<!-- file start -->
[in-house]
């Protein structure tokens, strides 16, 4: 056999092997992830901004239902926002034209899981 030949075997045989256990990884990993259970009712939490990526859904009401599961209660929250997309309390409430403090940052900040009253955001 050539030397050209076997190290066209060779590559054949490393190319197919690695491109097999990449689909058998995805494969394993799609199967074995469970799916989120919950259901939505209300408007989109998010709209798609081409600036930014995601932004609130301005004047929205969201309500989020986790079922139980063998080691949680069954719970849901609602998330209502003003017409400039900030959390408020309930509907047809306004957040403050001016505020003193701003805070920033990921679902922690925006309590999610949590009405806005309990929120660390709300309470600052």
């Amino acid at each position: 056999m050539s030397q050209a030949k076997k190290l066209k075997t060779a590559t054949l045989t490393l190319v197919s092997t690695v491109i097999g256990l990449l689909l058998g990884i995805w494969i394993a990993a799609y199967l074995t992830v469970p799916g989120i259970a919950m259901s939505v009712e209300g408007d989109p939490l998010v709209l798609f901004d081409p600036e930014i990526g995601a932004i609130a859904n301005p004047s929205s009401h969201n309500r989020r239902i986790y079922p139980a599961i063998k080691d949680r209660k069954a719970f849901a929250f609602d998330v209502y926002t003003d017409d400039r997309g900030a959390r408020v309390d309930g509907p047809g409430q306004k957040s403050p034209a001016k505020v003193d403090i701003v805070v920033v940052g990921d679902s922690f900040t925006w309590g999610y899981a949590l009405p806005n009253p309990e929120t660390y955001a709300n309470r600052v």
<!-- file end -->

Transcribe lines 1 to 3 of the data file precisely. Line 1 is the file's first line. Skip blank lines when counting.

[in-house]
């Protein structure tokens, strides 16, 4: 056999092997992830901004239902926002034209899981 030949075997045989256990990884990993259970009712939490990526859904009401599961209660929250997309309390409430403090940052900040009253955001 050539030397050209076997190290066209060779590559054949490393190319197919690695491109097999990449689909058998995805494969394993799609199967074995469970799916989120919950259901939505209300408007989109998010709209798609081409600036930014995601932004609130301005004047929205969201309500989020986790079922139980063998080691949680069954719970849901609602998330209502003003017409400039900030959390408020309930509907047809306004957040403050001016505020003193701003805070920033990921679902922690925006309590999610949590009405806005309990929120660390709300309470600052």
């Amino acid at each position: 056999m050539s030397q050209a030949k076997k190290l066209k075997t060779a590559t054949l045989t490393l190319v197919s092997t690695v491109i097999g256990l990449l689909l058998g990884i995805w494969i394993a990993a799609y199967l074995t992830v469970p799916g989120i259970a919950m259901s939505v009712e209300g408007d989109p939490l998010v709209l798609f901004d081409p600036e930014i990526g995601a932004i609130a859904n301005p004047s929205s009401h969201n309500r989020r239902i986790y079922p139980a599961i063998k080691d949680r209660k069954a719970f849901a929250f609602d998330v209502y926002t003003d017409d400039r997309g900030a959390r408020v309390d309930g509907p047809g409430q306004k957040s403050p034209a001016k505020v003193d403090i701003v805070v920033v940052g990921d679902s922690f900040t925006w309590g999610y899981a949590l009405p806005n009253p309990e929120t660390y955001a709300n309470r600052v």